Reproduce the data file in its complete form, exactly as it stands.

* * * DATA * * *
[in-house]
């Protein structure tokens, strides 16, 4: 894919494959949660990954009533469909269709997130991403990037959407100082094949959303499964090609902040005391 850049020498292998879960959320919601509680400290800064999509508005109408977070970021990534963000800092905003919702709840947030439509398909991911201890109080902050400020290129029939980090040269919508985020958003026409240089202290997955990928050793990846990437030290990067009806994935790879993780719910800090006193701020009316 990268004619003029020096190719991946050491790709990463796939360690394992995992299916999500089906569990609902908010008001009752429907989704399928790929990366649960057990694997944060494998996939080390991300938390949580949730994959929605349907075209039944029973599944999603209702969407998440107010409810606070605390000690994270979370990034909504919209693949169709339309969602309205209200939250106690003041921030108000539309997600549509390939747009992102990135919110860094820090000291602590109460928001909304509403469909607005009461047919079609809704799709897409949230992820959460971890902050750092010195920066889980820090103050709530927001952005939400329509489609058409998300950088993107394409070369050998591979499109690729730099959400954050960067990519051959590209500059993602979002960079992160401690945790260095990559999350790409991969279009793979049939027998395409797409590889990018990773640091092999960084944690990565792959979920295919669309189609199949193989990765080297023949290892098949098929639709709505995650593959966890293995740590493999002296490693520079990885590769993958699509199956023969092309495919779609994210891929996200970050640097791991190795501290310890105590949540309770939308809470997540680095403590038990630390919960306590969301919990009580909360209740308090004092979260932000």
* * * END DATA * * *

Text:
[in-house]
């Protein structure tokens, strides 16, 4: 894919494959949660990954009533469909269709997130991403990037959407100082094949959303499964090609902040005391 850049020498292998879960959320919601509680400290800064999509508005109408977070970021990534963000800092905003919702709840947030439509398909991911201890109080902050400020290129029939980090040269919508985020958003026409240089202290997955990928050793990846990437030290990067009806994935790879993780719910800090006193701020009316 990268004619003029020096190719991946050491790709990463796939360690394992995992299916999500089906569990609902908010008001009752429907989704399928790929990366649960057990694997944060494998996939080390991300938390949580949730994959929605349907075209039944029973599944999603209702969407998440107010409810606070605390000690994270979370990034909504919209693949169709339309969602309205209200939250106690003041921030108000539309997600549509390939747009992102990135919110860094820090000291602590109460928001909304509403469909607005009461047919079609809704799709897409949230992820959460971890902050750092010195920066889980820090103050709530927001952005939400329509489609058409998300950088993107394409070369050998591979499109690729730099959400954050960067990519051959590209500059993602979002960079992160401690945790260095990559999350790409991969279009793979049939027998395409797409590889990018990773640091092999960084944690990565792959979920295919669309189609199949193989990765080297023949290892098949098929639709709505995650593959966890293995740590493999002296490693520079990885590769993958699509199956023969092309495919779609994210891929996200970050640097791991190795501290310890105590949540309770939308809470997540680095403590038990630390919960306590969301919990009580909360209740308090004092979260932000």